As Fredrik Backman’s A Man Called Ove gets adapted into a movie with Tom Hanks playing the protagonist, we look back at some memorable screen adaptations. Some that breathed new life into their respective books and some that could not live up to expectations. By Paridhi Badgotri
'The book is a film that takes place in the mind of the reader. That’s why we go to movies and say “Oh, the book is better”' - Paulo Coelho
There are countless screen adaptations of books out there, and more continue to get made every year. And the most common refrain remains: ‘But the book was better!’. Screen adaptations can never be literal, comprehensive translations of the original texts, and tend to change or omit many of the details that readers love. Having said that, they also bring to life some of our favourite characters and plot lines—think Alan Rickman as Snape!—if made well! If they’re made terribly, however, they can leave a sour taste in the mouth.
Here’s a list of five film/TV treatments that did justice to the books, and five that you can only hate-watch. Pick up the books from Kunzum, watch the screen versions, and let us know what you think!
The Good Ones
Many good actors have played Sherlock Holmes, but none have done it quite as memorably as Benedict Cumberbatch in the notoriously long series Sherlock. While the TV series wasn’t an exact adaptation of Arthur Conan Doyle’s original stories—it places the Victorian-era detective in the 21st century—the series turned out richer for it. With great casting—Martin Freeman as Dr Watson and Andrew Scott as Moriarty—the series has etched itself onto the minds of fans and become a modern classic itself.
The Lord of the Rings Series
J.R.R. Tolkien’s Middle-earth finds the perfect world in the visuals of Peter Jackson. Everything from the music to the casting, the costumes, and the sets did justice to Tolkien’s groundbreaking vision and the fans’ imagination. The run-times of the movies may have been a deterrent to some, but for the LOTR fandom, they only meant more delicious detail making its way onto the screen.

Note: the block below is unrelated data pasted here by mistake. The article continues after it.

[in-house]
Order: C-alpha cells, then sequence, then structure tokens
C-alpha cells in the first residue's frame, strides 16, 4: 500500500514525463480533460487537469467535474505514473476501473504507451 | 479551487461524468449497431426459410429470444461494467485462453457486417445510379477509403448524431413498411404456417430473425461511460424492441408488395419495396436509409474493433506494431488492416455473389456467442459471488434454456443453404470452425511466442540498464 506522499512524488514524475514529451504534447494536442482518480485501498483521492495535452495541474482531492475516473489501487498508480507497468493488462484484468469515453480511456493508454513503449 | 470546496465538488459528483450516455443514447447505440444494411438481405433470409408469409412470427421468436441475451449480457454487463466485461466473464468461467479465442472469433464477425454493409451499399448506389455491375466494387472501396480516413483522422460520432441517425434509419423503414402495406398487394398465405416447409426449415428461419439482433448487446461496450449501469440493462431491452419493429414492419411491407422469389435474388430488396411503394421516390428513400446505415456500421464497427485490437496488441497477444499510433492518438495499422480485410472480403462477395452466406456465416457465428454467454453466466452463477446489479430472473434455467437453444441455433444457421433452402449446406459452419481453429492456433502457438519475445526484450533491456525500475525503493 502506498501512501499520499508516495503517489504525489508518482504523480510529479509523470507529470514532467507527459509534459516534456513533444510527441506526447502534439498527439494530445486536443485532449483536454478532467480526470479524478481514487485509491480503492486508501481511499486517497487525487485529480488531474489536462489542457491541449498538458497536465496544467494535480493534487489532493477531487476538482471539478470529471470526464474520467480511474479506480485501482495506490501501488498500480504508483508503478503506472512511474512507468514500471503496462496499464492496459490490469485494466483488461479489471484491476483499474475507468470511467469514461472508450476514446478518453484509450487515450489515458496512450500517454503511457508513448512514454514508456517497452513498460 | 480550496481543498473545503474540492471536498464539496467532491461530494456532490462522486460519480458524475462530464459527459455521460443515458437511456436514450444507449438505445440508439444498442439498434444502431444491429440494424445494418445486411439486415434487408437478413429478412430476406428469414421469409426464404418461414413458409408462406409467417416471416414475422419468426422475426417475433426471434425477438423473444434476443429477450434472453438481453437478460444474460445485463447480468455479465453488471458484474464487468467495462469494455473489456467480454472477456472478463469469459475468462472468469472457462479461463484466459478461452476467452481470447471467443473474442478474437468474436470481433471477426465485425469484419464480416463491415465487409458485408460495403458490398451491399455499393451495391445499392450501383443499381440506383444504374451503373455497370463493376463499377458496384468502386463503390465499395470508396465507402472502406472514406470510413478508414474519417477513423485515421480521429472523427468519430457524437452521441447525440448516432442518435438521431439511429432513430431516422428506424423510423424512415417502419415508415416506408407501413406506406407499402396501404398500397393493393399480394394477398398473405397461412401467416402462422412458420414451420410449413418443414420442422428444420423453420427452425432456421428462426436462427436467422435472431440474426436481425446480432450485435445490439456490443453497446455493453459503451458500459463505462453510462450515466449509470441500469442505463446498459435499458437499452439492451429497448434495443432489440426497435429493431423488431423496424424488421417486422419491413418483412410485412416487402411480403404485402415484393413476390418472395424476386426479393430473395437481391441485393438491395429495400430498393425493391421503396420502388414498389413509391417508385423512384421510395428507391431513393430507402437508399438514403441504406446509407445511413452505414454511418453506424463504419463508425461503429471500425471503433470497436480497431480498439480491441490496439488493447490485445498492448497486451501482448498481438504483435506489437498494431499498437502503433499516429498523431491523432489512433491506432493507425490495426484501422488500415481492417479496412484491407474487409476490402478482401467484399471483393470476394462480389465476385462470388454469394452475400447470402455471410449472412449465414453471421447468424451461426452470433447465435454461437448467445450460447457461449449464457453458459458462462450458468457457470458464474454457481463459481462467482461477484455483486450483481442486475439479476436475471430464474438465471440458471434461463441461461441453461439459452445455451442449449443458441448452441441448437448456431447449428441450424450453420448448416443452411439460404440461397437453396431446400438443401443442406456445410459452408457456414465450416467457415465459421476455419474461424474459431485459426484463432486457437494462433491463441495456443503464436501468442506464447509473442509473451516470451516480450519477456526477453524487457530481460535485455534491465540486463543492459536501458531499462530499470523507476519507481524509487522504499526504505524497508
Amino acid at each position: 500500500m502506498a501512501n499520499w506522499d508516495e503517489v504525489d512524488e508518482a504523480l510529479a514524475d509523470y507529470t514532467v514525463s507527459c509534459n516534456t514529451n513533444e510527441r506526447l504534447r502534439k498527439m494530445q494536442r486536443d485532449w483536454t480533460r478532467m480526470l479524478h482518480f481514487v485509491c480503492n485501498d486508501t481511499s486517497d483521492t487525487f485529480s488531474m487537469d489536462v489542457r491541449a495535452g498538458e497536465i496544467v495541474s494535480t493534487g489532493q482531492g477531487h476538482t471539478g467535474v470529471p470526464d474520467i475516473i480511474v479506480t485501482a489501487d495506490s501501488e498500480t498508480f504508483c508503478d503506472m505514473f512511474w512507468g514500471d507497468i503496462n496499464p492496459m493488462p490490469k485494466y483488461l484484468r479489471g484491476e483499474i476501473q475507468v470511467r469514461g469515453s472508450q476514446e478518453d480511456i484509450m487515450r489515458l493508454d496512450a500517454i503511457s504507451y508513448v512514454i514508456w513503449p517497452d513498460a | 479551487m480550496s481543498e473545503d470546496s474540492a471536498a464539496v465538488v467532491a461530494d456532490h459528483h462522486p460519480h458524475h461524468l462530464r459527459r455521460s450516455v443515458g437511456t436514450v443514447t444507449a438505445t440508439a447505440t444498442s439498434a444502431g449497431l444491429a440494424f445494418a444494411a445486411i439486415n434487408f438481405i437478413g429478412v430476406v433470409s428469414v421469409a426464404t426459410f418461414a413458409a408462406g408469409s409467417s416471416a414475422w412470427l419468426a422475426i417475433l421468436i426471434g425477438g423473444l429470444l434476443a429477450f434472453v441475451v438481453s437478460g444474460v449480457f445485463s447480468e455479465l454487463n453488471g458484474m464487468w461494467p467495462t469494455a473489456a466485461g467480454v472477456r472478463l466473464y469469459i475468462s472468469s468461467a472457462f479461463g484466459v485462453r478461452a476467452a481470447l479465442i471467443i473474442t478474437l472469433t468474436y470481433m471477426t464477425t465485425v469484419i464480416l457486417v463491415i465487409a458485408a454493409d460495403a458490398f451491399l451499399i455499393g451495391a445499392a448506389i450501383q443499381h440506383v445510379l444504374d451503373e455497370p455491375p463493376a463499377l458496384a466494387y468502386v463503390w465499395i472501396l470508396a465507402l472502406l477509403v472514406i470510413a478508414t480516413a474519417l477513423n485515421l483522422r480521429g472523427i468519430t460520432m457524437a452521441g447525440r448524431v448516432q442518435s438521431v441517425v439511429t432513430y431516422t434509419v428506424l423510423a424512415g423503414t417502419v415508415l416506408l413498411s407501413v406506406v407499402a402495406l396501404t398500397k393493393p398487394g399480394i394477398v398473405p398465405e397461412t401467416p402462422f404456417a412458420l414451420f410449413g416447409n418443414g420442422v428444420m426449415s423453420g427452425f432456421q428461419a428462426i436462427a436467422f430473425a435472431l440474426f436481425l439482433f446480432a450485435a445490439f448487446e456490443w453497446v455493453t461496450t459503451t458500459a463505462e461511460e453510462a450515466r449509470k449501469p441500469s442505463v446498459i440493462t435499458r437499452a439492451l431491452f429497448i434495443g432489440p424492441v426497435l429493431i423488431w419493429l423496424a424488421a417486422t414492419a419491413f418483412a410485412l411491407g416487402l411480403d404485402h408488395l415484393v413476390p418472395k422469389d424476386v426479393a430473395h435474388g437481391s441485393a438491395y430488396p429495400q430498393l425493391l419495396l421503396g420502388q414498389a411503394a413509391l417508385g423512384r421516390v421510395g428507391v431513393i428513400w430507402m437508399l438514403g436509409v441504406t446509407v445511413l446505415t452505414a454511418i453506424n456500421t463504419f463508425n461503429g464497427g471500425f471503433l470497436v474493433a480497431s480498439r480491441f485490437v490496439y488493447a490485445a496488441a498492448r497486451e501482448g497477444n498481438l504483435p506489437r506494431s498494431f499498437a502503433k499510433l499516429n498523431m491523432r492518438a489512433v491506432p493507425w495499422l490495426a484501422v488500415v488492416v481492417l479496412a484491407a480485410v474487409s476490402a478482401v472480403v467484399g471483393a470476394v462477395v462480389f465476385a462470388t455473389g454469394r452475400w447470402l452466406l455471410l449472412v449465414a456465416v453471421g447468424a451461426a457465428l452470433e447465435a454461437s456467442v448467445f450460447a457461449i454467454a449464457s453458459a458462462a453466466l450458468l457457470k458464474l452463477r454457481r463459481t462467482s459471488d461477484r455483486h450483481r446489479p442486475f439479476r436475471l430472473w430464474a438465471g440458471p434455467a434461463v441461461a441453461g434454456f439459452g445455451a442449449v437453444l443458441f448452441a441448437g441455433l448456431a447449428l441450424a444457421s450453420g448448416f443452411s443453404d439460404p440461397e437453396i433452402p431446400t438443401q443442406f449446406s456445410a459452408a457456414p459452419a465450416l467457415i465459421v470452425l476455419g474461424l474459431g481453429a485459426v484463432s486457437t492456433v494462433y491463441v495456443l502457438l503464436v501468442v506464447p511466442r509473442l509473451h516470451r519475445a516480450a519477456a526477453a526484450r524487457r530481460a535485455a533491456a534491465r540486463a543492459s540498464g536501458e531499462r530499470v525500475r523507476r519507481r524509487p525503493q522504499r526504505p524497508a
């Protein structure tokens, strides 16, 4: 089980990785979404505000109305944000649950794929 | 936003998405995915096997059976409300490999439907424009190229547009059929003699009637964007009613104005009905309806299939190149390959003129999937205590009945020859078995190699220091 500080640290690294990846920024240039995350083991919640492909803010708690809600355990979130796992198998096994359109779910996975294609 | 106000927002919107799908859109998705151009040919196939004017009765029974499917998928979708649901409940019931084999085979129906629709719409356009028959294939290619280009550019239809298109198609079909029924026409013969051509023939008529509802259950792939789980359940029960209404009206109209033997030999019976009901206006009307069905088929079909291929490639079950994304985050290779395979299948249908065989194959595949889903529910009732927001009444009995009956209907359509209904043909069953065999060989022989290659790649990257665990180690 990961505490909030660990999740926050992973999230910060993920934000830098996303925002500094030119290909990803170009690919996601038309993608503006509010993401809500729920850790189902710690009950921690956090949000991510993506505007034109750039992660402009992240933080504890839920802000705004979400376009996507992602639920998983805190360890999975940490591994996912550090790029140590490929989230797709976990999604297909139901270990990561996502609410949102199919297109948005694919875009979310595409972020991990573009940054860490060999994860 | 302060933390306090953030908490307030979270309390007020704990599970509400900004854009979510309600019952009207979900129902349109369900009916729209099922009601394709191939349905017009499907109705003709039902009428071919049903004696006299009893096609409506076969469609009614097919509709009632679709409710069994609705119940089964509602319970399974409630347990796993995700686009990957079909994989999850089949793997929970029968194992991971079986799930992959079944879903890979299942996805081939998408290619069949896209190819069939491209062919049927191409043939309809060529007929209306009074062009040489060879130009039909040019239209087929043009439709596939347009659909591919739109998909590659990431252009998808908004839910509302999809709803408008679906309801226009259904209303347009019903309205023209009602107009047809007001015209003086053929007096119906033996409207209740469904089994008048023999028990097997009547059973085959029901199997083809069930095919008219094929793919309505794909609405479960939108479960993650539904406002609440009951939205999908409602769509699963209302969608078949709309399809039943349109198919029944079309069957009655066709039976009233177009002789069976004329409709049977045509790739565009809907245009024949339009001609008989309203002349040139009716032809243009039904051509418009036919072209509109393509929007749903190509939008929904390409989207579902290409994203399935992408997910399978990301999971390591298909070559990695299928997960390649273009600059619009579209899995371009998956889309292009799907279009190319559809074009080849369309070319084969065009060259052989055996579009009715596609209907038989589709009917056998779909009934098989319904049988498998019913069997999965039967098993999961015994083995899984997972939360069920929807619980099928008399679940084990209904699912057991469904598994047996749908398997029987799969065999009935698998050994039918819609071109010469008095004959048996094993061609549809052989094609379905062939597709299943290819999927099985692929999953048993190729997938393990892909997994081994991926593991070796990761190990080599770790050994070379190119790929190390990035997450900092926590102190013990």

A movie that won nine Oscars, The Godfather has come to be known as a masterpiece in and of itself. Released in 1972, the film’s magic actually overpowered the book’s influence. Even though the novel was a best-seller, many dismissed it as pulp fiction. It was only after the movie’s release that the book received the respect it always deserved.
The Handmaid’s Tale
In five seasons, the screen adaptation of The Handmaid’s Tale, written by Margaret Atwood, elucidates the essence of the dystopian world presented in the book. The series follows the narrative beyond the novel’s premise and makes it even more visceral with the visual format.
Greta Gerwig’s movie seamlessly interprets the world of its classic book while also making a grander statement about female ambition. The casting is on point, the visuals arresting, the emotional plotlines as heart-wrenching as in the book, and Gerwig introduces the subtlest of tweaks to make the story even more feminist and ambitious in the 21st century.
The Ones You Should Hate-Watch
Alice in Wonderland
A book with a memorable world and enduring philosophies is reduced to a kids’ movie with little more than good VFX and fleeting aphorisms. While Tim Burton delivers a visually dazzling sequence here and there, the movie delivers a sanitised story bereft of the charms of the book. The cast is a mixed bag, with Helena Bonham Carter and Johnny Depp carrying the film and Anne Hathaway almost a caricature of herself.
A Wrinkle in Time
Visual effects cannot save a poor adaptation. The 2018 movie lacked the classic novels’ character depth and engagement, sacrificing the essentials for the embellishments. In short, it was not able to do justice to Madeleine L’Engle’s brilliant novel.
While the main actors—Shailene Woodley and Theo James—try their best to save this movie, they fail to rescue it from all the sci-fi, teen, YA film tropes it gets entangled in. It falls prey to the most commonplace afflictions of this genre: production value over plot, and pandering to a YA audience. Incredibly, there are three movies in this series!
The Girl on the Train
This movie adaptation doesn’t bring much to the table, except maybe location. The psychodrama’s plot, taken off the page, feels like a gimmick with blockbuster actors in a story that seems inconsequential. Apart from Emily Blunt’s acting, the only thing working for the movie was the novel’s fanbase.
Netflix’s Persuasion not only fails in reimagining the Austen masterpiece but comes across as a bizarre movie. With bad casting choices and poor dialogues that break the fourth wall, the movie has made a mess of a beloved story.